OET for Pharmacists
If you live in the UK and are a pharmacist by profession, you may have been really excited to hear the news that the General Pharmaceutical Council now approves the Occupational English Test (OET) as a standard to prove your proficiency in English.
Up until now, the IELTS has been one of your only options to prove your competency in the English language, but I know, having taught many pharmacists over the years, that the IELTS can be a tricky test to score well in.
In this blog post, we’ll look at the differences between the two tests, and point out the benefits of each, so you can compare both and decide which test is right for you.
What is the OET?
The Occupational English Test (OET) is a test run by Cambridge Boxhill and is designed for the healthcare sector.
It’s split into four sub-tests: Listening, reading, writing, and speaking.
So as you can see, in this respect, it’s exactly the same as the IELTS.
Is the OET easier than IELTS?
Well, the simple answer to that is no! Both the IELTS and the OET test your proficiency in English to the same standard. The tests themselves are equally hard. However, while the context of the reading and listening texts, and speaking and writing tasks are incredibly varied in IELTS - anything from space travel to football - in the OET, all the material is based around healthcare.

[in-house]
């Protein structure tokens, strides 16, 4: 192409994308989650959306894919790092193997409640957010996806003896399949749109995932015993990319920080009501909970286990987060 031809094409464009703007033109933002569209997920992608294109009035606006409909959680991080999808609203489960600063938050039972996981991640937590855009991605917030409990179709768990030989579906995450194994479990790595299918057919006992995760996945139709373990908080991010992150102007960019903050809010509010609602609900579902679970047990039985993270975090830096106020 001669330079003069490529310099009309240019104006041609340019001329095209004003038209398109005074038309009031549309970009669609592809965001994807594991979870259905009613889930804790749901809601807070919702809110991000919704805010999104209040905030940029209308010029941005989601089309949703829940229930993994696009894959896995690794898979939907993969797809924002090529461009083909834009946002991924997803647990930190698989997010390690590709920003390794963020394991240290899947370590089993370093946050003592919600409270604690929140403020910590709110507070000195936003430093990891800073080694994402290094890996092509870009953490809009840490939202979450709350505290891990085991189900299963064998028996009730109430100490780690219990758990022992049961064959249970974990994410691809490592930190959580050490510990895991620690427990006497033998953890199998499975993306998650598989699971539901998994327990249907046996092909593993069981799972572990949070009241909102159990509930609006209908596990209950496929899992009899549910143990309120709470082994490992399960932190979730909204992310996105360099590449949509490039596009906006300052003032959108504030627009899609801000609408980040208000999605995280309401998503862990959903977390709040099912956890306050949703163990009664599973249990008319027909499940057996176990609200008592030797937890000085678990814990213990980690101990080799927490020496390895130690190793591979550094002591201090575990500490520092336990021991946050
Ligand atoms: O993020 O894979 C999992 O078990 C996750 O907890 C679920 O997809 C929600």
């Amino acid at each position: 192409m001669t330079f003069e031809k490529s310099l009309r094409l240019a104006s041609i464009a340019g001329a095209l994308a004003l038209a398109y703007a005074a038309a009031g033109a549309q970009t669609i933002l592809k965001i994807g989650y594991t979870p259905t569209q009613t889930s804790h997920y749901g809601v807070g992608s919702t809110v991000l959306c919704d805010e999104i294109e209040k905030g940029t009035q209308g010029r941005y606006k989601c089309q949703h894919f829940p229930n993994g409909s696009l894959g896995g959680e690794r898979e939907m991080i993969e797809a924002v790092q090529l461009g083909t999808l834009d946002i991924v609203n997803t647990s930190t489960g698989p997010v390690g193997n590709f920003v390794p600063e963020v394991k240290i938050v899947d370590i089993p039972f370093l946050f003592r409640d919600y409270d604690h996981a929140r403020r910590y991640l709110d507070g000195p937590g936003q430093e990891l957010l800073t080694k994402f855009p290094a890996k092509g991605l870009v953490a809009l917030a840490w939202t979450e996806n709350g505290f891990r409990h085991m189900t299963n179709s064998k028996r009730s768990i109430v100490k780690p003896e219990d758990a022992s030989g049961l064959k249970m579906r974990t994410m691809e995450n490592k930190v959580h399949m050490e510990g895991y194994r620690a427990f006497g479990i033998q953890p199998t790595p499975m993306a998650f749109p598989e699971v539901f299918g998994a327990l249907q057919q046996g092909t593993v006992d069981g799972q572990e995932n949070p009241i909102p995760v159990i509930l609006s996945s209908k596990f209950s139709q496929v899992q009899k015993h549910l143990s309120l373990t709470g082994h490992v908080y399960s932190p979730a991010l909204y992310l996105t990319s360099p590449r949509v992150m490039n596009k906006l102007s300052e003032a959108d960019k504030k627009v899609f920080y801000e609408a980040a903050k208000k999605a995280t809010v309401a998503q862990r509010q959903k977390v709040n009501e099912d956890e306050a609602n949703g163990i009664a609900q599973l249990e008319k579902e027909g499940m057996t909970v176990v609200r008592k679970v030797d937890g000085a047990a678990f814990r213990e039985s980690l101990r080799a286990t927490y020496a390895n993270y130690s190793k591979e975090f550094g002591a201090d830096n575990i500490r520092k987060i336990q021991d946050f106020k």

This means that whilst also giving you the opportunity to learn and practice the kind of language you will need every day at work, the test tasks themselves are designed to help you prove that you have the right level of English for work or study in the field of health,
Let’s look at each of the OET sub-tests in more detail and look in particular at the specialised pharmacy sub-tests.
OET Listening Sub-Test
Whereas the IELTS has four sub-sections for the listening which is split into two listening texts about general English (such as asking for personal details when joining a gym, or listening to a museum talk) and two listening texts on academic English (e.g. a group of students discussing a project, and a lecture about film studies), the OET listening is based entirely around healthcare situations.
It’s split into three.
OET Listening A: Consultation Extracts
You’ll hear two consultations between a healthcare professional and a patient.
The consultations are not connected.
Tests your ability to identify specific information during (e.g. nature of injury, duration, effects).